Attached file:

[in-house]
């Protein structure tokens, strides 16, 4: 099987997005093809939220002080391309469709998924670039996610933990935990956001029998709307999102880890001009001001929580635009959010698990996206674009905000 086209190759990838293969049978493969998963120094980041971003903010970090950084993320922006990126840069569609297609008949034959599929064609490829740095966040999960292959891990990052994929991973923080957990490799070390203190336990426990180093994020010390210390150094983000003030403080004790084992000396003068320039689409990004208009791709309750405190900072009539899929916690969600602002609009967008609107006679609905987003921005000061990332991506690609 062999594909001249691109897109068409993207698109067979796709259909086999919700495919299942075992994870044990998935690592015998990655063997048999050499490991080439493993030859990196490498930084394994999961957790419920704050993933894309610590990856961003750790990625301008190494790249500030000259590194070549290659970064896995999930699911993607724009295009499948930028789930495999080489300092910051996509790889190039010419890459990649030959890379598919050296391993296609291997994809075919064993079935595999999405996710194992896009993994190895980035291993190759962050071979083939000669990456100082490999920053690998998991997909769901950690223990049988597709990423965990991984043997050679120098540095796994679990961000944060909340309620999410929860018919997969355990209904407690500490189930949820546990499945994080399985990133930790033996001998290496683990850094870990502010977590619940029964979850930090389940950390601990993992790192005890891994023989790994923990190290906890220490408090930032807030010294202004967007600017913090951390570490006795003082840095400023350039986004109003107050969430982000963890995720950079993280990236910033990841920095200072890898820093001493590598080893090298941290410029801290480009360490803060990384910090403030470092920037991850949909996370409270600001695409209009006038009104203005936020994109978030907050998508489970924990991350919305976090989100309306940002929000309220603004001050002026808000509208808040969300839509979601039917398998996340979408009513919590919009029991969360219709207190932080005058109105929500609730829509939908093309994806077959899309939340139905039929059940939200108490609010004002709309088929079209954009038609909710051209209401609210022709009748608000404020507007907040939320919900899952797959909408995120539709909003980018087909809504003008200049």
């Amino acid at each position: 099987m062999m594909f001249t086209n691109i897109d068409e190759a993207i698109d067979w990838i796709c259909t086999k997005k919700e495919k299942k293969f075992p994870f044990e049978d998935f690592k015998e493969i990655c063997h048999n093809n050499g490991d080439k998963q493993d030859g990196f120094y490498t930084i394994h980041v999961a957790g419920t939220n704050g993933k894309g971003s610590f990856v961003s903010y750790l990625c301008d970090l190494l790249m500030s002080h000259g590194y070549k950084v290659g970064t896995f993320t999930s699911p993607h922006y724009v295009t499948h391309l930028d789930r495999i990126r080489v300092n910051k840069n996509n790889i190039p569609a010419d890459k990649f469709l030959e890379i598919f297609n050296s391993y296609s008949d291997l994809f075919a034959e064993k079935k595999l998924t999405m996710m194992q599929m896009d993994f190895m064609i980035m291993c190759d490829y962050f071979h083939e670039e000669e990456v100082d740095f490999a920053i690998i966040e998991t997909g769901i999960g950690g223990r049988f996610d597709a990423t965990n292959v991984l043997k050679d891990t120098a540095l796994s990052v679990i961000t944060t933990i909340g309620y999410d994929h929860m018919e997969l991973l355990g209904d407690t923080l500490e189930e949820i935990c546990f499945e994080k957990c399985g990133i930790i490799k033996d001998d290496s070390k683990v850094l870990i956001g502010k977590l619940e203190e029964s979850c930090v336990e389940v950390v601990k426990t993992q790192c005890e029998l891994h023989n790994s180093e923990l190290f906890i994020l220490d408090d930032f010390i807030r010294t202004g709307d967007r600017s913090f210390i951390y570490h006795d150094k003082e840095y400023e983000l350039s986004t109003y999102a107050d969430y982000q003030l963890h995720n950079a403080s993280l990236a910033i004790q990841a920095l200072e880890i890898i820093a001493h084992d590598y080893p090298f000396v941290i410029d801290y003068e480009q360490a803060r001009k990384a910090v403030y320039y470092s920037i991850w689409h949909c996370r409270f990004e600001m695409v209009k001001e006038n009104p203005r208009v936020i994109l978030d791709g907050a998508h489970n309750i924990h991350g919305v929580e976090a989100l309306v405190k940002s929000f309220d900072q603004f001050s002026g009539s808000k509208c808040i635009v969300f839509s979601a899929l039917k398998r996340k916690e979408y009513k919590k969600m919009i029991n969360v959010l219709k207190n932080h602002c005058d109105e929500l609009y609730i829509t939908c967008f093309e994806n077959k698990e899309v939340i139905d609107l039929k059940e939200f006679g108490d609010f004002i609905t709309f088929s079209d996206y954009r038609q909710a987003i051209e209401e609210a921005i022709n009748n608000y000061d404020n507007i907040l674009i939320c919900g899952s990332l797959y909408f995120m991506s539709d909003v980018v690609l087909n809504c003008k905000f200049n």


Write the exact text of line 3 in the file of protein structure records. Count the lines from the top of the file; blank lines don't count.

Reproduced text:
């Amino acid at each position: 099987m062999m594909f001249t086209n691109i897109d068409e190759a993207i698109d067979w990838i796709c259909t086999k997005k919700e495919k299942k293969f075992p994870f044990e049978d998935f690592k015998e493969i990655c063997h048999n093809n050499g490991d080439k998963q493993d030859g990196f120094y490498t930084i394994h980041v999961a957790g419920t939220n704050g993933k894309g971003s610590f990856v961003s903010y750790l990625c301008d970090l190494l790249m500030s002080h000259g590194y070549k950084v290659g970064t896995f993320t999930s699911p993607h922006y724009v295009t499948h391309l930028d789930r495999i990126r080489v300092n910051k840069n996509n790889i190039p569609a010419d890459k990649f469709l030959e890379i598919f297609n050296s391993y296609s008949d291997l994809f075919a034959e064993k079935k595999l998924t999405m996710m194992q599929m896009d993994f190895m064609i980035m291993c190759d490829y962050f071979h083939e670039e000669e990456v100082d740095f490999a920053i690998i966040e998991t997909g769901i999960g950690g223990r049988f996610d597709a990423t965990n292959v991984l043997k050679d891990t120098a540095l796994s990052v679990i961000t944060t933990i909340g309620y999410d994929h929860m018919e997969l991973l355990g209904d407690t923080l500490e189930e949820i935990c546990f499945e994080k957990c399985g990133i930790i490799k033996d001998d290496s070390k683990v850094l870990i956001g502010k977590l619940e203190e029964s979850c930090v336990e389940v950390v601990k426990t993992q790192c005890e029998l891994h023989n790994s180093e923990l190290f906890i994020l220490d408090d930032f010390i807030r010294t202004g709307d967007r600017s913090f210390i951390y570490h006795d150094k003082e840095y400023e983000l350039s986004t109003y999102a107050d969430y982000q003030l963890h995720n950079a403080s993280l990236a910033i004790q990841a920095l200072e880890i890898i820093a001493h084992d590598y080893p090298f000396v941290i410029d801290y003068e480009q360490a803060r001009k990384a910090v403030y320039y470092s920037i991850w689409h949909c996370r409270f990004e600001m695409v209009k001001e006038n009104p203005r208009v936020i994109l978030d791709g907050a998508h489970n309750i924990h991350g919305v929580e976090a989100l309306v405190k940002s929000f309220d900072q603004f001050s002026g009539s808000k509208c808040i635009v969300f839509s979601a899929l039917k398998r996340k916690e979408y009513k919590k969600m919009i029991n969360v959010l219709k207190n932080h602002c005058d109105e929500l609009y609730i829509t939908c967008f093309e994806n077959k698990e899309v939340i139905d609107l039929k059940e939200f006679g108490d609010f004002i609905t709309f088929s079209d996206y954009r038609q909710a987003i051209e209401e609210a921005i022709n009748n608000y000061d404020n507007i907040l674009i939320c919900g899952s990332l797959y909408f995120m991506s539709d909003v980018v690609l087909n809504c003008k905000f200049n």